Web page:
The unemployment rate gap is the unemployment rate minus the estimate of the natural rate of unemployment. The natural rate of unemployment is the difference between those who would like a job at the current wage rate – and those who are willing and able to take a job. In the above diagram, it is the level (Q2-Q1).
The natural rate of unemployment will therefore include:
Frictional unemployment – those people in-between jobs. Structural unemployment – those people that don’t have the skills that fit the jobs that are available.
It is also referred to as the Non-Accelerating Inflation Rate of Unemployment (NAIRU) – the job market neither pushes up inflation nor holds it back.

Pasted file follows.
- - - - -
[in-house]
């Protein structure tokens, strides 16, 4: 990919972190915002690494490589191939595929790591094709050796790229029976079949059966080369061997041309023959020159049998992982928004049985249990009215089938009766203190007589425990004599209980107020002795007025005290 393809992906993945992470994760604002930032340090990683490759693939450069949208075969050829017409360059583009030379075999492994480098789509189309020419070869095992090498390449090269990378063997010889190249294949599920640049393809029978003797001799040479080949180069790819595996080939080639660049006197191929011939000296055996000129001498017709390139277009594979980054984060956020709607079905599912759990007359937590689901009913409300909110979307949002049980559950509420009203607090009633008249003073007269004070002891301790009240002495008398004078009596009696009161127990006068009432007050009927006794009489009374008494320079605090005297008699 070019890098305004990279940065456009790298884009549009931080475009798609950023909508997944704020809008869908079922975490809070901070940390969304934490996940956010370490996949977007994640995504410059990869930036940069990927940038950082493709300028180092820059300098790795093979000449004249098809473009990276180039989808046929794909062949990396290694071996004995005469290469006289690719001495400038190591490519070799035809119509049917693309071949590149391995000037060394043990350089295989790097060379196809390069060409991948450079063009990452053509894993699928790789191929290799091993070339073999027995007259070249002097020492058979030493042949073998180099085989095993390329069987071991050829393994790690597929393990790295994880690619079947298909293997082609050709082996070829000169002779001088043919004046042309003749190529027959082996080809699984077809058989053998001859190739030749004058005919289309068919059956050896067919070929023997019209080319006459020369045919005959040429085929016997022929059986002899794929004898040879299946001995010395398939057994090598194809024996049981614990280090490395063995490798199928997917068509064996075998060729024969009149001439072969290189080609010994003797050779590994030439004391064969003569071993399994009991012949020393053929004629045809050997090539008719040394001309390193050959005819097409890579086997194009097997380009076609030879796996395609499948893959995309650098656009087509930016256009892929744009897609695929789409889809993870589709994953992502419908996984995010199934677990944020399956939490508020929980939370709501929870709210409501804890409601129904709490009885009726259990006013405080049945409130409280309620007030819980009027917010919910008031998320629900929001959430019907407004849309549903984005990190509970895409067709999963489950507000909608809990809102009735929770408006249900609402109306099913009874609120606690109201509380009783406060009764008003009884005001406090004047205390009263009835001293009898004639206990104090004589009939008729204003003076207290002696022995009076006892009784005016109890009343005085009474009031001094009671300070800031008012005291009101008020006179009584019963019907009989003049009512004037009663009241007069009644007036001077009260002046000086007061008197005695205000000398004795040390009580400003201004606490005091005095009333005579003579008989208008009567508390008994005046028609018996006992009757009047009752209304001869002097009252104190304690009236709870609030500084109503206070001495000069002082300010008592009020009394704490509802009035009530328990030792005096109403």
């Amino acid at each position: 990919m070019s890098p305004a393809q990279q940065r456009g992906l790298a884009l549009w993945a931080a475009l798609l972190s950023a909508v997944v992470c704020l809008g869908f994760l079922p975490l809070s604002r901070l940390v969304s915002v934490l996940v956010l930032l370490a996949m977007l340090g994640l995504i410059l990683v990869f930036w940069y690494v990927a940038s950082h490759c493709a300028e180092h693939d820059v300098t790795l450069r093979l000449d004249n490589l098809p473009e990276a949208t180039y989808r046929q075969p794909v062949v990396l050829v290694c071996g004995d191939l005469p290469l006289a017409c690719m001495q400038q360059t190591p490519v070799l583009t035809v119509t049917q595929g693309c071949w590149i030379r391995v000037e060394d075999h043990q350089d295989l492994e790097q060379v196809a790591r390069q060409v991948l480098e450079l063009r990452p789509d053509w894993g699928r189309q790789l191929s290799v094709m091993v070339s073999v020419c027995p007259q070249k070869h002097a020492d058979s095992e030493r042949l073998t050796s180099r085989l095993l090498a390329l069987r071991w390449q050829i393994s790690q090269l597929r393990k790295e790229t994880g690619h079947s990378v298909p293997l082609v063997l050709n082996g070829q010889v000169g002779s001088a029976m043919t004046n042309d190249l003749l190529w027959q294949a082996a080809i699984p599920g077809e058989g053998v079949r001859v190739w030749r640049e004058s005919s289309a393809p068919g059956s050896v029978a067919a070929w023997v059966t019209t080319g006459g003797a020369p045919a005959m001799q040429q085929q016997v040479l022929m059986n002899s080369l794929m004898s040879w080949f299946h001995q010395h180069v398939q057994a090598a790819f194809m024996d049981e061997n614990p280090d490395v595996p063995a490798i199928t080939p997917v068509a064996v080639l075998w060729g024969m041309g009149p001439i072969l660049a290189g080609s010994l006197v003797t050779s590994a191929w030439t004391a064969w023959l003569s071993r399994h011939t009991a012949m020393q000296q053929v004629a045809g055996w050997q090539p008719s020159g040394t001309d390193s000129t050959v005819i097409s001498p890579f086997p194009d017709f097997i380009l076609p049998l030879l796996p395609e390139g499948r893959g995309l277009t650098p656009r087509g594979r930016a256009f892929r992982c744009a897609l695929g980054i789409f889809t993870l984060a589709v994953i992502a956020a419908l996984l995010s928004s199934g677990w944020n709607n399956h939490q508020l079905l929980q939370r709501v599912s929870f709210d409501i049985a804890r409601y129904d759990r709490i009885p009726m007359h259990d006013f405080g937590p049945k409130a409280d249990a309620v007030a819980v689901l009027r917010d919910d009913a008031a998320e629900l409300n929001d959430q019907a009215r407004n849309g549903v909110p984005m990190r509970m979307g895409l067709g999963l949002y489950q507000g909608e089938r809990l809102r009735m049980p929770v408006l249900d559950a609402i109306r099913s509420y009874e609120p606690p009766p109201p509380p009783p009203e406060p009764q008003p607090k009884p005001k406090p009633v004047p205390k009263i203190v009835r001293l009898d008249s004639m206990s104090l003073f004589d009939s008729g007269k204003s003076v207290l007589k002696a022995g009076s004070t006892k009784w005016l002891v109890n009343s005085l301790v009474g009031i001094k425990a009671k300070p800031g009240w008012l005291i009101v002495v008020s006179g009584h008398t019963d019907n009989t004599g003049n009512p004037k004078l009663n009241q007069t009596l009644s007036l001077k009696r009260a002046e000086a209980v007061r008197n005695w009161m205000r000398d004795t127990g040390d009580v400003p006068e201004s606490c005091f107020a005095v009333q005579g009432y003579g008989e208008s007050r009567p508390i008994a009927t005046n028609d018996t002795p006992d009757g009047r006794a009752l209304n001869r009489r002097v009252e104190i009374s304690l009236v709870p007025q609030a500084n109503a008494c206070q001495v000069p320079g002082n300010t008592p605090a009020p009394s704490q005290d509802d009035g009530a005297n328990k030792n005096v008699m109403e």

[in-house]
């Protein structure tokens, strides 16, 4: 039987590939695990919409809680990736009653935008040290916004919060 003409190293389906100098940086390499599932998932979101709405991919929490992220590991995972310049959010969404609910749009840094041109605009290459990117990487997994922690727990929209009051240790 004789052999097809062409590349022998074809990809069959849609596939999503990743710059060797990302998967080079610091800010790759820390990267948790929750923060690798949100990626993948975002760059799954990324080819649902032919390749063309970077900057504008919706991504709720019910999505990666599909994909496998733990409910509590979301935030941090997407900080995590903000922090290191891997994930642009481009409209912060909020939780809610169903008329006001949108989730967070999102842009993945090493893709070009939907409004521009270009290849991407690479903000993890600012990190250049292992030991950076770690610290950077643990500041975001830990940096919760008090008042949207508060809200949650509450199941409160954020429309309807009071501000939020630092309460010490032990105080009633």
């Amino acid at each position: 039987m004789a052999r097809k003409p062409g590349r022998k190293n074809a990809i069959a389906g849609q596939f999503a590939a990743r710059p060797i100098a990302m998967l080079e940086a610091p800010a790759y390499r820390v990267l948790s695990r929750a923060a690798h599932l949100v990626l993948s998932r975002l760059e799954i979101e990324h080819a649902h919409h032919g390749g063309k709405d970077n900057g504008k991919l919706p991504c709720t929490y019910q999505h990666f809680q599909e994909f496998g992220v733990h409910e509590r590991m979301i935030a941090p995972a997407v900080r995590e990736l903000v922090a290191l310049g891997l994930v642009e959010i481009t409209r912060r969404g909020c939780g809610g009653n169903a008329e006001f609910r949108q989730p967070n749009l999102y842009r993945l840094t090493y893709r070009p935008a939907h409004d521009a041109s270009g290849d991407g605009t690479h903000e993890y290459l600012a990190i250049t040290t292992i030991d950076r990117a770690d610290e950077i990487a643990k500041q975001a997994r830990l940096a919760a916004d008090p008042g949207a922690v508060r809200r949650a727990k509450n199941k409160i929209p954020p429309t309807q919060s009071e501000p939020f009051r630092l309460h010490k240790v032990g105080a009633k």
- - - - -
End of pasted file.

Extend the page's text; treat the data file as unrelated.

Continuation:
The size of the gap gives us an idea about the amount of capacity in the labour market, and hence pressure (or otherwise) on wages and inflation. ASB estimate that the NAIRU is currently hovering just above 4%, the bottom of the RBNZ’s recently estimated range (4.0-5.5%). With the current HLFS unemployment rate at 4.2%, a NAIRU of 4% suggests the unemployment gap is currently around zero. In other words, the labour market is neither particular tight nor loose. This is of course quite a change from a few decades ago when a 4% unemployment rate would indicate a super tight labour market and strong pressure on wages to rise. Broadly, what we have seen is a fundamental change in the capacity and inflation trade-off, not just in the labour market but economy-wide.It could be that increased globalisation and technological change are facilitating a shift in these trade-offs, which likely explains why inflation both here and abroad has been so low despite historically-low rates of unemployment and elevated measures of resource utilisation. Source: ASB Bank Economic Note